It was called "megawatt laundering," a scheme invented by Enron to maximize profits during the California energy crisis. On Friday, one of its most aggressive practitioners agreed to give the state a $750 million refund.
Powerex, a government-owned hydroelectricity supplier from British Columbia, cut a deal with California officials to settle years of litigation over alleged market manipulation. Out of all the price-gouging claims to emerge from the energy crisis of 2000-01, this is the single biggest refund.
Most of the money will go to ratepayers of Pacific Gas and Electric Co., Southern California Edison and San Diego Gas & Electric in the form of offsets on their bills. PG&E customers alone will get more than $300 million.
The deal with Powerex means California has recouped $4 billion in refunds from the crisis, or slightly less than half the amount state officials say energy traders gained by gaming the system. The state is still pursuing claims against more than a dozen companies, and it's likely "we can get another $1 billion from the remaining sellers," said Frank Lindh, general counsel at the state Public Utilities Commission.
For Powerex, the settlement removes a huge risk; the government-owned utility was facing claims totaling $3.2 billion from its actions during the energy crisis.
"This was a tough but necessary decision to protect taxpayers," said Bill Bennett, British Columbia's minister of energy and mines, in a news release. "We have learned that the U.S. court system can be unpredictable."
The settlement resolves all the claims against Powerex, and the seller didn't have to admit wrongdoing.
Despite the discount, Lindh said the deal was a "fair settlement for both sides." Allowing for appeals, he said, the case could have taken another decade to resolve.
California's energy crisis was the result of an electricity deregulation plan gone bad. PG&E and the other big investor-owned utilities were forced by law to sell most of their power plants – and then buy the bulk of their electricity on the spot market.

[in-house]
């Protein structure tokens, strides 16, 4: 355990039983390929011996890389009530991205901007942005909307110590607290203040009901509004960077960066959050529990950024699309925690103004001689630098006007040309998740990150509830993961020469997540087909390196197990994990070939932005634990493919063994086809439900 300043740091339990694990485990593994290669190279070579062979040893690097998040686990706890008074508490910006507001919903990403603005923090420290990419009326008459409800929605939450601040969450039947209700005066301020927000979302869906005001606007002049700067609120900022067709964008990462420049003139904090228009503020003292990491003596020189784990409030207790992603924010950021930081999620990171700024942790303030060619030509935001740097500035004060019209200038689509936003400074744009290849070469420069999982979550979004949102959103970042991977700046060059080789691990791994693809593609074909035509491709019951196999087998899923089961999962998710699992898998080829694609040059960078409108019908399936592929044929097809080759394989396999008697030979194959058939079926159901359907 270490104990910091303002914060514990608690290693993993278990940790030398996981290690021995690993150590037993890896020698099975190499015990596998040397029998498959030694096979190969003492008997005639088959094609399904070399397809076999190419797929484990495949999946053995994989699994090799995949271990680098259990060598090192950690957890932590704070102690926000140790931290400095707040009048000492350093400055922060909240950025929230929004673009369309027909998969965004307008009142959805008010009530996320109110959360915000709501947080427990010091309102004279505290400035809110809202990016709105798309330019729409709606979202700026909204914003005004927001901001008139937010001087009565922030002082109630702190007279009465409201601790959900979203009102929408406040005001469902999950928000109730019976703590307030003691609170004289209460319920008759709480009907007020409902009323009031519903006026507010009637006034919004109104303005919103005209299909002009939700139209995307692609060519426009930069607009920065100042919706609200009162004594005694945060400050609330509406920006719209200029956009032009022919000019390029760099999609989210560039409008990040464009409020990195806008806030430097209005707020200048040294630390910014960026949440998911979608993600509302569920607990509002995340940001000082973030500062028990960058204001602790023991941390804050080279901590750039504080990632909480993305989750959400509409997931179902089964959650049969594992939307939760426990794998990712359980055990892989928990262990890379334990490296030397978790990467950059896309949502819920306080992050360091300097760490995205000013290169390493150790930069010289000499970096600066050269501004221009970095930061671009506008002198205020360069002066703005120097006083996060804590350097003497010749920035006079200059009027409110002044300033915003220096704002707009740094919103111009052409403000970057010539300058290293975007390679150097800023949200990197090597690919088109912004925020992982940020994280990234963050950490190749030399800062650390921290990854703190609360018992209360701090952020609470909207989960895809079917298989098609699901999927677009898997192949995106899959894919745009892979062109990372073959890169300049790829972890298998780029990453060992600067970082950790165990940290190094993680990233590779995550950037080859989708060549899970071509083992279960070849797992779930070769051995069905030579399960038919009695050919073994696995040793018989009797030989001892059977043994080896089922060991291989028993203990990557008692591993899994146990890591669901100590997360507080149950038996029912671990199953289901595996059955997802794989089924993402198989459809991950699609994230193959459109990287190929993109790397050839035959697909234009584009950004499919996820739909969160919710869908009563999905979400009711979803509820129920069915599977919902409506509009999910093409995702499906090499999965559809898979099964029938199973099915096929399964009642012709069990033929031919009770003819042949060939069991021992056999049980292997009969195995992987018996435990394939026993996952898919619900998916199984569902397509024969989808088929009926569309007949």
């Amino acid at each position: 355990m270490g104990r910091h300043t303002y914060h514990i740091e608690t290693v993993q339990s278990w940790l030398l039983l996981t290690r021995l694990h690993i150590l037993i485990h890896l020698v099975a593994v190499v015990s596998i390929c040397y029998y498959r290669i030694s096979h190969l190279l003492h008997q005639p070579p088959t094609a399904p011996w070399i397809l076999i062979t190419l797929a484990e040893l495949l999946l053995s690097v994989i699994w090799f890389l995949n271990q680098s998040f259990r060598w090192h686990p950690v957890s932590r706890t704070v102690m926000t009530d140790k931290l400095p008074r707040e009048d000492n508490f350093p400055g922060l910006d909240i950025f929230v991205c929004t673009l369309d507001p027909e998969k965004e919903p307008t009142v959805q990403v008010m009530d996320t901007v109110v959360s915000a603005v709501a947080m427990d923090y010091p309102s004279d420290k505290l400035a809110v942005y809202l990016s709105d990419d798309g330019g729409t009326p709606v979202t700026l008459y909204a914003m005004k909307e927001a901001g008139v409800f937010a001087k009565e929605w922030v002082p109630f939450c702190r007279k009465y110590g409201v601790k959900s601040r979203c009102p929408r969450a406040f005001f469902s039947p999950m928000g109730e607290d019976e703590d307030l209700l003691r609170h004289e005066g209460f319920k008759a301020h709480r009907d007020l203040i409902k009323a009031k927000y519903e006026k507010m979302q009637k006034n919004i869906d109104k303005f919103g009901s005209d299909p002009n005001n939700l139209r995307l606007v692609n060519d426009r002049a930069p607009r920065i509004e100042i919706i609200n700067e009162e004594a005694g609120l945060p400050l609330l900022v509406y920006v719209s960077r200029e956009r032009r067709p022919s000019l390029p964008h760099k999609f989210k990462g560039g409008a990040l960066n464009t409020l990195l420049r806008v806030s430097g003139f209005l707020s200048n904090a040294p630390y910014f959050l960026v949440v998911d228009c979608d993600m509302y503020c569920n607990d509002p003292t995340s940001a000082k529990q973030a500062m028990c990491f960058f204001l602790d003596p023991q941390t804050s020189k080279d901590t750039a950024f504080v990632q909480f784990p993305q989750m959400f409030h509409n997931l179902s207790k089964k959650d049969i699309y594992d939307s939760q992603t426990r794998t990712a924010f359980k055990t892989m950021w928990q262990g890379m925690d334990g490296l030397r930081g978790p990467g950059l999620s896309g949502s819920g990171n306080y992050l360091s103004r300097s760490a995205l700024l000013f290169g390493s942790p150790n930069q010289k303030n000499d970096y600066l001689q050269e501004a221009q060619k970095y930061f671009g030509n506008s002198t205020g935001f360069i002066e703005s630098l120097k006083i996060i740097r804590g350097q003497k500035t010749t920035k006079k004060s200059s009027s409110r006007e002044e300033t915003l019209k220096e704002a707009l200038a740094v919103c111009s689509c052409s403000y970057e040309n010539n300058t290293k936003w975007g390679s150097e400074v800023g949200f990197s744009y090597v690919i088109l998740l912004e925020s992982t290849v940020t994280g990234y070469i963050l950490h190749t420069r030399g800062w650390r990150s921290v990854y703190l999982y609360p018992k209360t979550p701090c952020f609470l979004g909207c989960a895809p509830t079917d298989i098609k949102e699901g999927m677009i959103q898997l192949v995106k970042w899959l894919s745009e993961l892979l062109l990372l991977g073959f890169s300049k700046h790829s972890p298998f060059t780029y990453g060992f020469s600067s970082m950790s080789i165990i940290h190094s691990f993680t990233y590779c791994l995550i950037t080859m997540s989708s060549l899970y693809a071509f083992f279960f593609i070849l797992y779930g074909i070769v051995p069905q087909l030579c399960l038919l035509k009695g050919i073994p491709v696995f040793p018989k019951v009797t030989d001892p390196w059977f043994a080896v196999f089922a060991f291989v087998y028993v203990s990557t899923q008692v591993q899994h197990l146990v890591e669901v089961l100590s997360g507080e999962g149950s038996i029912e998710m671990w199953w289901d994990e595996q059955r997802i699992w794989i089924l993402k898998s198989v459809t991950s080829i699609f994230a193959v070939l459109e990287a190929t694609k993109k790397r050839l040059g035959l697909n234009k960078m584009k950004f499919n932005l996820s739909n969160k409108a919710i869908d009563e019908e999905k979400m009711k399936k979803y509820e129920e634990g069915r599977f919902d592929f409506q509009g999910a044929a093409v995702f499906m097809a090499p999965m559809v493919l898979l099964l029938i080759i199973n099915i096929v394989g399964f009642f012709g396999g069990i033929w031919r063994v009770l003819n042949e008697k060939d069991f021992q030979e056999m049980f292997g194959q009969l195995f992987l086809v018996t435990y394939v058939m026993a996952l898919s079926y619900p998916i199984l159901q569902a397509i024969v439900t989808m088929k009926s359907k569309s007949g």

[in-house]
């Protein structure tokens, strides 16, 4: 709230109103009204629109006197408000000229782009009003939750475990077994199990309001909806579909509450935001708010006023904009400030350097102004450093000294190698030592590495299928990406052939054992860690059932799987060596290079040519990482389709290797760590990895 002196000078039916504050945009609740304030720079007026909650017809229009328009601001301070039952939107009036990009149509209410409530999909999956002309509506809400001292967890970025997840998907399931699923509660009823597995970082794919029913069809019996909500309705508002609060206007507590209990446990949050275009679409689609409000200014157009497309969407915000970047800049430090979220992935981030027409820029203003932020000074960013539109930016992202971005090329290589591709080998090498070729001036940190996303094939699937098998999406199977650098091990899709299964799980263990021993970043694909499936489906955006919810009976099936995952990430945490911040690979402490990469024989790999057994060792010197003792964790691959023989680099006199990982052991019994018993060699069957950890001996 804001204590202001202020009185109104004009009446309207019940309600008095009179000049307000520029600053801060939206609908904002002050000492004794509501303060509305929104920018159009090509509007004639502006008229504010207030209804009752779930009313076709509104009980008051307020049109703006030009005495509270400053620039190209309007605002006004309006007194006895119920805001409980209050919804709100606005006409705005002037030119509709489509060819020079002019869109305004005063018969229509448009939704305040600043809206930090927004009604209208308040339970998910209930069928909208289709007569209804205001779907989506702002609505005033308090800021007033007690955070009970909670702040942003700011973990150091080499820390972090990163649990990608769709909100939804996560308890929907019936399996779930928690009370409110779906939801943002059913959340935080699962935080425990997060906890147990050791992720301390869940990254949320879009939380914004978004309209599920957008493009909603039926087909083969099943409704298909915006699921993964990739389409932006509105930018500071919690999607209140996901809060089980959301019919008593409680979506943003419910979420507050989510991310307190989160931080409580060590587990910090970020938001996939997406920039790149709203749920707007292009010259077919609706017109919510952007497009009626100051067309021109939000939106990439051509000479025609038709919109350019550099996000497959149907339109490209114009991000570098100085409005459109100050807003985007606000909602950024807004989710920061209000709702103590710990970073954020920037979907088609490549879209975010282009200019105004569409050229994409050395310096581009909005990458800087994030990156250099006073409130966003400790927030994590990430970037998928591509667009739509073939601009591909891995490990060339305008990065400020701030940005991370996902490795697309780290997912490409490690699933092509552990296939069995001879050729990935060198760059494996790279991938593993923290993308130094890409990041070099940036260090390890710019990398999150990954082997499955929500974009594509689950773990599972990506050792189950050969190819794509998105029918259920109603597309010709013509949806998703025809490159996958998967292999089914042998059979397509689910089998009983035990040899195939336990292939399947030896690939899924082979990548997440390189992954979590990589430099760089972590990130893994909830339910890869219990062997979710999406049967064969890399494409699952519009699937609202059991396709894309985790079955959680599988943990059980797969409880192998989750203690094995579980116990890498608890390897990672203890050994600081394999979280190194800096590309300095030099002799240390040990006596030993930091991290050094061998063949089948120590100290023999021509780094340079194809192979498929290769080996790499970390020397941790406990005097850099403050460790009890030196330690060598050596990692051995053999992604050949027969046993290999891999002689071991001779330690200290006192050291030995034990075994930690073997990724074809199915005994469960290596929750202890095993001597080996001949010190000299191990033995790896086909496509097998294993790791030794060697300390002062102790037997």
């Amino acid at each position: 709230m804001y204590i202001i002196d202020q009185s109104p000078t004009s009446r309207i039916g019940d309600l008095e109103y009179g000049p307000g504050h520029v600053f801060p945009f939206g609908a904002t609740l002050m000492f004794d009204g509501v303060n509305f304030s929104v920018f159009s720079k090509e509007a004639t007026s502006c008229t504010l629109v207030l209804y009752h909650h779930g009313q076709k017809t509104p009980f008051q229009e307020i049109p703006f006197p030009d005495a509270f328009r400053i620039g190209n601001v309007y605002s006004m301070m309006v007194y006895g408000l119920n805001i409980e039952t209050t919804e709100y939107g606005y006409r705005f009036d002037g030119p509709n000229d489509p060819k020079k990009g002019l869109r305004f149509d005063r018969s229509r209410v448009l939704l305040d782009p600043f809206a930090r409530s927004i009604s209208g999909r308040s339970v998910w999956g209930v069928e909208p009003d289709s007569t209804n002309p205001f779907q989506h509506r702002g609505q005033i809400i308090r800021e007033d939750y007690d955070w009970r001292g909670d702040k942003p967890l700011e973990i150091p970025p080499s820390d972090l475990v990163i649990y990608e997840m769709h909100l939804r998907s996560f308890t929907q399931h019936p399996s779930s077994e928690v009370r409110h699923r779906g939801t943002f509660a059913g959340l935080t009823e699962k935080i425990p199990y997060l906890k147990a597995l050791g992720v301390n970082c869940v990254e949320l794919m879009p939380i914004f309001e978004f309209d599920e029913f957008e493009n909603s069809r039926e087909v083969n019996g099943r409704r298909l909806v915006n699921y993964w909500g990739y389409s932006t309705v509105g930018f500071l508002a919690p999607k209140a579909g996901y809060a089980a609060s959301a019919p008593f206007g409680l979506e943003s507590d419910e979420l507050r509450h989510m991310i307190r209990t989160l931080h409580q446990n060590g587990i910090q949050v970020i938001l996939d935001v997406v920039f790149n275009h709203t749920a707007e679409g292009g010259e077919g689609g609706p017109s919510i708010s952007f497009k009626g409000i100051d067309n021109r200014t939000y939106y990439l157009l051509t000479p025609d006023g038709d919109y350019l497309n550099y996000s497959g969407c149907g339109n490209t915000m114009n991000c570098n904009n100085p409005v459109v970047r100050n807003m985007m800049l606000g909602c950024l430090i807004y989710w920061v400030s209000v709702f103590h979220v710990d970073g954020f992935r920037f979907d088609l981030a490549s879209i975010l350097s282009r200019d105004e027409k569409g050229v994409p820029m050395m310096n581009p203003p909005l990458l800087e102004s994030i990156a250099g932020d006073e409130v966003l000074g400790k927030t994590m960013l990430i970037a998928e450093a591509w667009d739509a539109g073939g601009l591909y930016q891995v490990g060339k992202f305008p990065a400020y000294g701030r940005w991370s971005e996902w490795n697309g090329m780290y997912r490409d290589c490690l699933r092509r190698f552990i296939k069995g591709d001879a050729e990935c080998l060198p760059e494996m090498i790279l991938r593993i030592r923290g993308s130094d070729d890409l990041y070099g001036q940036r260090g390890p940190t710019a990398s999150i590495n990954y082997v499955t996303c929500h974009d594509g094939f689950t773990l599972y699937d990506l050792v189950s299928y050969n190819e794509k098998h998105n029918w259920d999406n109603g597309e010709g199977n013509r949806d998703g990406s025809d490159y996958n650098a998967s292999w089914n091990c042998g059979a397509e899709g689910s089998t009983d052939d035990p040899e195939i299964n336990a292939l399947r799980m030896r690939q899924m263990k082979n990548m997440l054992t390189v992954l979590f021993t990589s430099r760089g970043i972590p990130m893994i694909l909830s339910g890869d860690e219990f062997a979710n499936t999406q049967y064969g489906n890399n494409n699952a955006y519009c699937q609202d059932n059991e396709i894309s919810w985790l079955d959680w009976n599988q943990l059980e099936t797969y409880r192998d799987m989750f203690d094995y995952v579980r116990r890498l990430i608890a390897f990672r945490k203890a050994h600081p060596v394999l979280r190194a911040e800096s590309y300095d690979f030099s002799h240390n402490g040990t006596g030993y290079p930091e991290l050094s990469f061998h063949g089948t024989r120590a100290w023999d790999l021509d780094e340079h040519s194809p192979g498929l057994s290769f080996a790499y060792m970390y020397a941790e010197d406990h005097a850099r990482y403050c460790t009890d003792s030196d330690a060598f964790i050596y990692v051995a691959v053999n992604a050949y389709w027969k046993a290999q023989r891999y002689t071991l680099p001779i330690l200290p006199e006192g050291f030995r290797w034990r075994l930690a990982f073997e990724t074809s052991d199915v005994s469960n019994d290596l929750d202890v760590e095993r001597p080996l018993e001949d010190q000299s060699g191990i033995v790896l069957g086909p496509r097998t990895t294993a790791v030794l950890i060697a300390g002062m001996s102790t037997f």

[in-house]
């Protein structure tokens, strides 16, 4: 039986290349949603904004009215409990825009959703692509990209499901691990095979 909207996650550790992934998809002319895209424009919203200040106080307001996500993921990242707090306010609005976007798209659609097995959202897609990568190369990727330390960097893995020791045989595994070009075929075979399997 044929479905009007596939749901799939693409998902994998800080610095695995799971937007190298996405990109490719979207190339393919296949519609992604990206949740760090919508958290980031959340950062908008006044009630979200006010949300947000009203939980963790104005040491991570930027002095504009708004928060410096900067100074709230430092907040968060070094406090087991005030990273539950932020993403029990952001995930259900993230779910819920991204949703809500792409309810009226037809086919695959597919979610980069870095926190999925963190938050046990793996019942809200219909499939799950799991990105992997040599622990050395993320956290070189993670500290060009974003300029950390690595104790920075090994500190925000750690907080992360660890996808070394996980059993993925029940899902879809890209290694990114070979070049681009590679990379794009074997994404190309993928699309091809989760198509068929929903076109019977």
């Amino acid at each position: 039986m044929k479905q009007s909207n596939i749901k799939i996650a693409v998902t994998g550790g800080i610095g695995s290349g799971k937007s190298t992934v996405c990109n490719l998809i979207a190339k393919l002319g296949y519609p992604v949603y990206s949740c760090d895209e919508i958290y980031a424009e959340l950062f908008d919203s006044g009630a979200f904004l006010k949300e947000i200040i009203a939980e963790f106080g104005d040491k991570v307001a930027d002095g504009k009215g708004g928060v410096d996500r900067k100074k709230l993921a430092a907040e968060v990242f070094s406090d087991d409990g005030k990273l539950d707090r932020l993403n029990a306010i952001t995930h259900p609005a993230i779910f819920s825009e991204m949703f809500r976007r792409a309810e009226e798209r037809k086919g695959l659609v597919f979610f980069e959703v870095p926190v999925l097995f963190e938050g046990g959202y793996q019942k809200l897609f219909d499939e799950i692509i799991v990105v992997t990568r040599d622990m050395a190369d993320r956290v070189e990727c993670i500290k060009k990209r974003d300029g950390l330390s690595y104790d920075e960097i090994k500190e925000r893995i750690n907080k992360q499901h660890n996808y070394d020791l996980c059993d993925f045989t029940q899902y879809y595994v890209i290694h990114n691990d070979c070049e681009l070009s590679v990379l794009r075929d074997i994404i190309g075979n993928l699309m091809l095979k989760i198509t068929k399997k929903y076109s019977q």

Power was cheap for a while, but prices exploded in mid-2000. By early 2001 there were rolling blackouts and PG&E was in Chapter 11 bankruptcy, bled dry by electricity purchases. The state Department of Water Resources temporarily took over power-buying chores for the big utilities, spending billions in a feverish attempt to keep the lights on.
During the crisis, Powerex officials portrayed themselves as good guys, delivering power to California in its time of need. They were sheepish about the big profits, saying much of the money was being put into rebates for British Columbia ratepayers and a health care initiative.
"We don't relish this," said Ken Peterson, Powerex's president at the time, in a 2001 interview with The Sacramento Bee in his Vancouver office.
But in lawsuits filed after the crisis was over, California officials said Powerex was a willing participant in various illegal ploys to game the market.
One of them was called "megawatt laundering" – or "Ricochet," as its inventors at Enron dubbed it.
In this scheme, according to California Attorney General Kamala Harris, traders from Powerex bought California electricity, shipped it to Canada – and then sold it back to California "at exorbitant prices."
Why pingpong the power around? Mainly to escape California's price ceilings, which applied to homegrown electricity. Power brought in from out of state wasn't subject to the price caps.
Megawatt laundering was "a particularly frequent and egregious manipulation," said the PUC's Lindh.
Under the settlement, which requires Federal Energy Regulatory Commission approval, Powerex will send California cash totaling $273 million. The seller will also release $477 million, including interest, being held by California in an escrow account for power that was delivered during the energy crisis.
Of the total payment, $162 million will go to the state water agency, to settle claims that it was gouged during the period when it was buying power.
The state had been wrangling with Powerex for the better part of a decade. Lindh said a big breakthrough came when a FERC administrative law judge issued a preliminary ruling in February, saying the state was likely owed a total of $1.6 billion by Powerex and other suppliers.
The judge found some 20,000 different violations of trading rules had taken place during the summer of 2000.
"Just about every single hour of that summer there were violations," Lindh said.
Friday's settlement represents the latest in a series of crackdowns on power-market manipulations in California. In July, power trader JPMorgan Chase & Co. agreed to pay $410 million to settle claims from trades made in 2010 and 2011. Of that, $124 million was refunded to California.
Call The Bee's Dale Kasler, (916) 321-1066. Follow him on Twitter @dakasler.